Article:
Two Souls Spirits is an American independent bottler. I’ve talked about independent bottling and how it differs from simply sourcing whiskey. But, in a nutshell, independent bottlers procure unusual barrels and package them with their brand in combination with the distiller’s brand. Transparency is a given part of the operation.


Today, I’m exploring Two Souls Spirits New York Wheated Bourbon, which came out of Finger Lakes Distilling. Finger Lakes Distilling was founded in 2007 by Brian McKenzie in New York’s wine country in Burdett. Finger Lakes is a New York State Farm Distillery, which means its liquor-making license is dependent on producing products from fruits, grains, etc., grown primarily on New York farmland.


This one is for the old-school wheater fans out there. Dusty and funky in the best way, this whiskey packs a big punch of classic Bourbon notes (toffee, vanilla) balanced perfectly by thick layers of oak and barrel spice. An extremely rare cask strength wheated Bourbon from Finger Lakes Distilling, this is a true one-of-a-kind barrel from a preeminent US craft distillery. The only downside? Nearly 9-years [sic] in a barrel gave the angels plenty of time to take their share.” – Two Souls Spirits


Barrel 1563 was distilled from a mash of 70% white corn, 20% wheat, and 10% malted barley. It was filled on February 6, 2014, and dumped on November 17, 2022, giving it an eight-year age statement. Entry proof was 100°, and the barrel was subjected to a #4 char level. Only 113 bottles at 52.83% ABV (105.66°) were made available and priced at $129.99, which can be purchased directly from the Two Souls Spirits shopping page.


Finally, I must thank Two Souls Spirits for providing me with a sample in exchange for a no-strings-attached, honest review. Now, let’s #DrinkCurious.


Appearance: I sipped this Bourbon neat from my Glencairn glass. Inside, the liquid looked like copper and formed a thicker rim on the wall. Sticky droplets remained below the rim, releasing syrupy legs.


Nose: Strangely, the first thing I smelled was mint. I was taken aback because that’s a smell associated with rye. The lack thereof left me puzzled. The aroma included cherry, corn, and caramel. I tasted cherry and vanilla when I drew the air through my lips.


Palate: An oily texture filled every crevice of my mouth and introduced my palate to caramel, vanilla, and cherry. As it moved to the middle, I encountered toffee and mocha. Flavors of tobacco, black pepper, and clove were featured on the back of my palate.


Finish: The finish offered black pepper, clove, tobacco, and mocha in a crescendo of spicy heat.


Bottle, Bar, or Bust: Was this a one-of-a-kind wheater as described by Two Souls Spirits? Yes. Absolutely. Without a doubt. It is unlike any other wheated Bourbon I’ve sampled. But it isn’t all that different from traditional, high-proof Bourbons I’ve tasted, and that’s what grabbed my attention. This is a good whiskey, yet I can’t picture myself spending $130 on it without feeling buyer’s remorse. If you’re looking for something like Maker’s Mark, Weller, Pappy, or Old Fitzgerald, you’ll have to keep looking. Due to all of these reasons, I’m giving New York Wheated Bourbon my Bar rating. Cheers!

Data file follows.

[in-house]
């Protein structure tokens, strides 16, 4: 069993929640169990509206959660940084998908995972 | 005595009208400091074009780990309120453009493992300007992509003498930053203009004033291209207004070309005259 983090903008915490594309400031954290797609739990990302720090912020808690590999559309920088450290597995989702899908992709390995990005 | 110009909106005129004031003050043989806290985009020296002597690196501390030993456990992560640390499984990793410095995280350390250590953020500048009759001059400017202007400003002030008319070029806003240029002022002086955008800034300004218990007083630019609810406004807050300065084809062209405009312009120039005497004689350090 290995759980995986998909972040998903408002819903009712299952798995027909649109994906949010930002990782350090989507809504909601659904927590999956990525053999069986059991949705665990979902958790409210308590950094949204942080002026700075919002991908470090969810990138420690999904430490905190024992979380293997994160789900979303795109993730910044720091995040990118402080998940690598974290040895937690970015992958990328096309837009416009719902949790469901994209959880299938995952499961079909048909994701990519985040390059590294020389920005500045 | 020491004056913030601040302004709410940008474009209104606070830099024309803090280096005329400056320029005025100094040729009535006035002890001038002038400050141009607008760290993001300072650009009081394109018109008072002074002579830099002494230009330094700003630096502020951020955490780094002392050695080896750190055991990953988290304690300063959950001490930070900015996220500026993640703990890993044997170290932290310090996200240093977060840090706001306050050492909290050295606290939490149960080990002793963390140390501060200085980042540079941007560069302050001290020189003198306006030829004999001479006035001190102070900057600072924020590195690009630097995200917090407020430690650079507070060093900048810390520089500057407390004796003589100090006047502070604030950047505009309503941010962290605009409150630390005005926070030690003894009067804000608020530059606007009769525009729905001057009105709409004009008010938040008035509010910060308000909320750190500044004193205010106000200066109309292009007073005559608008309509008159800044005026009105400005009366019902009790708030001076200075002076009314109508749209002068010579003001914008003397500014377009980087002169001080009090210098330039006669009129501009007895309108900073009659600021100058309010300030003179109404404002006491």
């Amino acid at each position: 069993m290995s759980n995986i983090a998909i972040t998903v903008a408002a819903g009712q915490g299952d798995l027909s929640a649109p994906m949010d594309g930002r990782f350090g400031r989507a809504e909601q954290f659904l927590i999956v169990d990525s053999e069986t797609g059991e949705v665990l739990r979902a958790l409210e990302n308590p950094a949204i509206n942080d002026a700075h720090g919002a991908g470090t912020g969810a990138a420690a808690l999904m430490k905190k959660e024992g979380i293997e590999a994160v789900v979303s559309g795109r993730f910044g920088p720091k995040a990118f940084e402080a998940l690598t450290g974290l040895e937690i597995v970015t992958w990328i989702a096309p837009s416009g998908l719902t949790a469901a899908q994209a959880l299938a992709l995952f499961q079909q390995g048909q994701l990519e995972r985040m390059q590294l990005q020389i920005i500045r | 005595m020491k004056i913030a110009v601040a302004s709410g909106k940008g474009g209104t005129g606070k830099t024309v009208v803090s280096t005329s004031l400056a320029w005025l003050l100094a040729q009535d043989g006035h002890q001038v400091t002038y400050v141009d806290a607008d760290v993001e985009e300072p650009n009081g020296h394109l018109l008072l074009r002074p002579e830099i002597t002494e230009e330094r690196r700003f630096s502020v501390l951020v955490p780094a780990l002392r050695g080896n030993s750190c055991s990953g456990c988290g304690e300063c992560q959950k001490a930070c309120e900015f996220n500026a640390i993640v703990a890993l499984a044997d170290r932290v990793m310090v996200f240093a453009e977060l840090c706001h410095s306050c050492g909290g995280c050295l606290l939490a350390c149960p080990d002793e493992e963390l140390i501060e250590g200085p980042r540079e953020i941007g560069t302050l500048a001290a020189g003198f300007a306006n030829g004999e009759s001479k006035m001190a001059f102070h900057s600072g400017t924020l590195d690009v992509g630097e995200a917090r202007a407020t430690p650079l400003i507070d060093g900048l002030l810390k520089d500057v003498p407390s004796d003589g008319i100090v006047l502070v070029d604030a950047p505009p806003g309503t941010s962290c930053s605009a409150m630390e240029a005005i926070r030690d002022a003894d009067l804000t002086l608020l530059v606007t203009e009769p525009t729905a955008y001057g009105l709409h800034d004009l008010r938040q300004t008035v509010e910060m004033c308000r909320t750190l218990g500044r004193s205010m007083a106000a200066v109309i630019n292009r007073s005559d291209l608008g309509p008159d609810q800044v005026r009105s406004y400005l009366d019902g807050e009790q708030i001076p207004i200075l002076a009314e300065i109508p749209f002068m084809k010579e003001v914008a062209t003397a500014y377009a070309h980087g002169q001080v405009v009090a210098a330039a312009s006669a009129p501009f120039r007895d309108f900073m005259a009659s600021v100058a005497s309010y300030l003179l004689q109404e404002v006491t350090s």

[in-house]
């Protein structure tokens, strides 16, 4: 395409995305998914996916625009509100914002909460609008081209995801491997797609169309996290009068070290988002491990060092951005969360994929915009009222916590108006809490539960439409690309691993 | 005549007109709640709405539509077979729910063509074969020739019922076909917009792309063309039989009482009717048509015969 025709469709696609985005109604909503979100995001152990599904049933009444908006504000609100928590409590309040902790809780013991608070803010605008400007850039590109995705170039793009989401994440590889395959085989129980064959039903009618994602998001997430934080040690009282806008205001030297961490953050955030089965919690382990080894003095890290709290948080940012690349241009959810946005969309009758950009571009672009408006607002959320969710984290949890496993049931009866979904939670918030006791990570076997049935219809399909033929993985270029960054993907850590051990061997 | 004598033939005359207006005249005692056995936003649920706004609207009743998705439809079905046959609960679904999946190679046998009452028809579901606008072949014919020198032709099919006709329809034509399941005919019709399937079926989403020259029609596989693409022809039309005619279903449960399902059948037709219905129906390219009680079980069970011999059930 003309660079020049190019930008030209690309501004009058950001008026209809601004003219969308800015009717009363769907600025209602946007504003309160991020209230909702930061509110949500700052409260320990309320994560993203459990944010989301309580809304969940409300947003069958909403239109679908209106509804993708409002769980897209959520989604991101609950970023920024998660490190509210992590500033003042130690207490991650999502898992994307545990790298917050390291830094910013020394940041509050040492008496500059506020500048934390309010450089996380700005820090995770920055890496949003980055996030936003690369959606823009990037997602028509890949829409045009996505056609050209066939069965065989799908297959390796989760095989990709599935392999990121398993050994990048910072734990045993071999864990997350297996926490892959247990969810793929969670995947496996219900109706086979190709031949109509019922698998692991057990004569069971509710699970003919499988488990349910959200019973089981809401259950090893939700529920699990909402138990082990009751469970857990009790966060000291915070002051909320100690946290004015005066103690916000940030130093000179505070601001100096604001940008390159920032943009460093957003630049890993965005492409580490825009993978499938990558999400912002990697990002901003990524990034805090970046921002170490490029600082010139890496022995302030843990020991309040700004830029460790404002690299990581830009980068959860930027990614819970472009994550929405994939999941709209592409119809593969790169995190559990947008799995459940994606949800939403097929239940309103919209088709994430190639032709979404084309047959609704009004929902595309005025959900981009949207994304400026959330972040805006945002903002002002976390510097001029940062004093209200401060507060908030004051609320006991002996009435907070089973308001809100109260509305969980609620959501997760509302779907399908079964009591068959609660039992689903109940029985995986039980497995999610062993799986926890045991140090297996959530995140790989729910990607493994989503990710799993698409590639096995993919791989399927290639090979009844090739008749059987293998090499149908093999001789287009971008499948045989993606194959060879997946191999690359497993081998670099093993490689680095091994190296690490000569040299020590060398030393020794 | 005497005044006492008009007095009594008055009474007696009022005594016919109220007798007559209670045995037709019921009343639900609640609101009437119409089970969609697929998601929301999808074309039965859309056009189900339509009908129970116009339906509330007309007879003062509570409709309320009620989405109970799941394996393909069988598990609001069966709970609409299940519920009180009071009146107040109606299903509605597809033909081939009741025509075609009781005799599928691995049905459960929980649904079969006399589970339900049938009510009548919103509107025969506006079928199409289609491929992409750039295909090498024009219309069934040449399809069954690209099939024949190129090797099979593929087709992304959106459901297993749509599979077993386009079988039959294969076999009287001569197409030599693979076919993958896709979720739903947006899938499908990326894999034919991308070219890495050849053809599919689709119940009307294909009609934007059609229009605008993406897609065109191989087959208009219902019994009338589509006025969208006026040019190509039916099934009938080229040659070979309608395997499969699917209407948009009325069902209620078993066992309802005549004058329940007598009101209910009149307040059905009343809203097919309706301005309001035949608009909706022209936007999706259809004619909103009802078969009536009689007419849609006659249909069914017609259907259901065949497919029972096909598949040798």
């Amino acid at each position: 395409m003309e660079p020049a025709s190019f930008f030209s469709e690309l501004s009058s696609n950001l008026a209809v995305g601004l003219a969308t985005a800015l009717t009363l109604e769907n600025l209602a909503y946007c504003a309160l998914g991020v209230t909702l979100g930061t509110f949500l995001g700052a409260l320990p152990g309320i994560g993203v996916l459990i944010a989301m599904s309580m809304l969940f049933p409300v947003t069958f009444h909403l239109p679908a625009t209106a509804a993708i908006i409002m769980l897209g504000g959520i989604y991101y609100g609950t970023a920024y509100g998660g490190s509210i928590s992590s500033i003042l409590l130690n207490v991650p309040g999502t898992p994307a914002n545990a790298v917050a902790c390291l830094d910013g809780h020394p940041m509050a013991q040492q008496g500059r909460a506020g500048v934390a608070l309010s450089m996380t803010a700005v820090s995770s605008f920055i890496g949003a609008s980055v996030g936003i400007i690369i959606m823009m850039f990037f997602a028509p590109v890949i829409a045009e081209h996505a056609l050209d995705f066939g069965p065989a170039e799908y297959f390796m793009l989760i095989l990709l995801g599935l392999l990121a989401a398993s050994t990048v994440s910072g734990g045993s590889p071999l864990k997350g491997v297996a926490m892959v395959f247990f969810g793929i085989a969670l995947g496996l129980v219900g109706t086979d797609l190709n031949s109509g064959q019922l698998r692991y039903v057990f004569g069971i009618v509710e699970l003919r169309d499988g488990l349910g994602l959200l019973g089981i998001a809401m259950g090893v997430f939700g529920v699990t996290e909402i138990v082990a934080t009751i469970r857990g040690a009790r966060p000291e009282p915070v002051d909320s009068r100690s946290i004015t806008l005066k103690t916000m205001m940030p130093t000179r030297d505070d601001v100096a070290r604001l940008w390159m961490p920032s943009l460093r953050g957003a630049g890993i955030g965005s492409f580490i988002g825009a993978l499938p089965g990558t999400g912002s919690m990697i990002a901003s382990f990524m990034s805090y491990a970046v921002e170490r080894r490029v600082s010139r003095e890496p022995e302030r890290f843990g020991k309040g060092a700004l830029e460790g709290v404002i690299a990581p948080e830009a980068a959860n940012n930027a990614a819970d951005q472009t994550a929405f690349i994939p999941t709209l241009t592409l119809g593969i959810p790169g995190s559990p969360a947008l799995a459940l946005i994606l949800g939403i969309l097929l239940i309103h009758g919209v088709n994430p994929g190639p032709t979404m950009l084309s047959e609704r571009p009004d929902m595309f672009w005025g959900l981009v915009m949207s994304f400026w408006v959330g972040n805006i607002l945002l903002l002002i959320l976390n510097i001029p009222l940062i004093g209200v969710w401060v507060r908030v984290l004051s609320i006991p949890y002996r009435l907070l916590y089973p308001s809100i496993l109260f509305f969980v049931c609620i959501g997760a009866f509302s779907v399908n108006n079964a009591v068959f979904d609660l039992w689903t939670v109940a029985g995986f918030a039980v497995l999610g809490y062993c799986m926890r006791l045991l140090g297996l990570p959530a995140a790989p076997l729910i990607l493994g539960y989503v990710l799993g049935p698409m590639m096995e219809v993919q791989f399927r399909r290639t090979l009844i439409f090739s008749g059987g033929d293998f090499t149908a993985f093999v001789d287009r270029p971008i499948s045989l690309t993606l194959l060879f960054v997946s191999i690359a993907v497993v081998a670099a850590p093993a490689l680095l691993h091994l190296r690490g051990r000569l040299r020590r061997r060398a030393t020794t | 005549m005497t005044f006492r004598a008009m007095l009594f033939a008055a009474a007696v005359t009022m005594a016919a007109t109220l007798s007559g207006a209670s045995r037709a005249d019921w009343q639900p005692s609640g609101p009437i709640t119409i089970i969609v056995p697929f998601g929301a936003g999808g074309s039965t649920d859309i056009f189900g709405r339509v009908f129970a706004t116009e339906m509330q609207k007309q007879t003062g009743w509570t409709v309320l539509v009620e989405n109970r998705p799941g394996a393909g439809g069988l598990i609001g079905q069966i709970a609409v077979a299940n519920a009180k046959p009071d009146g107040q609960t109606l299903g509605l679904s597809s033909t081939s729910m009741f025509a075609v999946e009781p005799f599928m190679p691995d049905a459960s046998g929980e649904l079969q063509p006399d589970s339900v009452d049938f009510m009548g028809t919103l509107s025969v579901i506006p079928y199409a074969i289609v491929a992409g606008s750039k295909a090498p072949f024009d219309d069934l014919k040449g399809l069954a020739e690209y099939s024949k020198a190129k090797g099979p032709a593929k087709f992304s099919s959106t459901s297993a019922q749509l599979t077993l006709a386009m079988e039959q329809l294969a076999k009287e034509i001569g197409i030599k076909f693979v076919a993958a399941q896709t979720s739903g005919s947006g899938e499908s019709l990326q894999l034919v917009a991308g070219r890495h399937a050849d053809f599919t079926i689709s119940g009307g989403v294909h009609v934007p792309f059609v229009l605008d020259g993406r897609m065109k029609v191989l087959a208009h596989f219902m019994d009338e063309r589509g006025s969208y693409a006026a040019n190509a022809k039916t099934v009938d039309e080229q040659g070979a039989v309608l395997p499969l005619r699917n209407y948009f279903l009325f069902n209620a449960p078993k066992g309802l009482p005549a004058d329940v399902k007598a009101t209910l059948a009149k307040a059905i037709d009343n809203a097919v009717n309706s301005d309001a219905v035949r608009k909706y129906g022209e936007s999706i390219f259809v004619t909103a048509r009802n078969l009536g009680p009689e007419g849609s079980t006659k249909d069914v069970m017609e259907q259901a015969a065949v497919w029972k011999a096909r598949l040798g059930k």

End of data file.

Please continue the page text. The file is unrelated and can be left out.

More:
My Simple, Easy-to-Understand Rating System

  • Bottle = Buy It
  • Bar = Try It
  • Bust = Leave It


Whiskeyfellow encourages you to enjoy your whiskey as you see fit but begs you do so responsibly.

Wednesday, March 22, 2023

Glenmorangie Quinta Ruban 14 Years Old Single Malt Scotch Whisky Review & Tasting Notes


If you're unfamiliar with Glenmorangie (a/k/a Glenmo), it is a Highland Scotch whisky distillery founded in 1843 and located in Tain, Ross-shire. Mothballed twice, first from 1931 to 1936 and then again from 1941 to 1944, Glenmo has the tallest stills in Scotland, nicknamed giraffes. Hard water, high in mineral content sourced from the local Tarlogie Springs, is used in distillation. The giraffe concept is so crucial to Glenmo that it pioneered a partnership with the Giraffe Conservation Foundation to save these animals from becoming further endangered.

In 2021, I published my review of The Quinta Ruban 12 Years Old. Its timing was nice because that excellent discontinued expression was still readily available. It was replaced by The Quinta Ruban 14 Years Old, and that single malt is what I’m reviewing today.

Dr. Bill, our Director of Whisky Creation, was born with a taste for adventure. And with this single malt, he sought to create a whisky as unpredictable as his travels.

Quinta Ruban is a whisky journey into the wild – a dark and delectable forest where the wind whistles with gusts of peppermint and dark swirls of chocolate can happen at any moment.” – Glenmorangie

Quinta Ruban starts its life as the flagship Glenmorangie Original 10 Years Old, which slept a decade in former Jack Daniel’s Bourbon (or Tennessee Whisky if you want to get technical) barrels. The magic happens because, from there, it spent an additional four years in former Ruby Port pipes. Port pipes are tapered wood casks. The ones Glenmorangie sourced came from the Quintas of Portugal. Quintas is Portuguese for wine estates. Ruban is the Gaelic term for ruby. Hence the name Quinta Ruban.

The Quinta Ruban 14 Years is non-chill filtered, naturally colored, and packaged at 46% ABV (92°). You can expect a 750ml bottle to cost around $55.00, and it enjoys wide availability. Glenmorangie also sells a four-pack taster set which is how I acquired my bottle.

Now, let’s #DrinkCurious and explore this Scotch in detail.

Appearance: I poured this whisky neat in my Glencairn glass. It was a clear, bright orange liquid that generated a medium rim. Slow, sticky droplets crawled back to the pool of liquid sunshine.

Nose: Smells of dark stone fruits, including cherries and plums, were evident before I picked up the glass. A bit of orange zest, apricot, dark chocolate, and malt were also released. When I inhaled through my lips, orange citrus rolled across my tongue.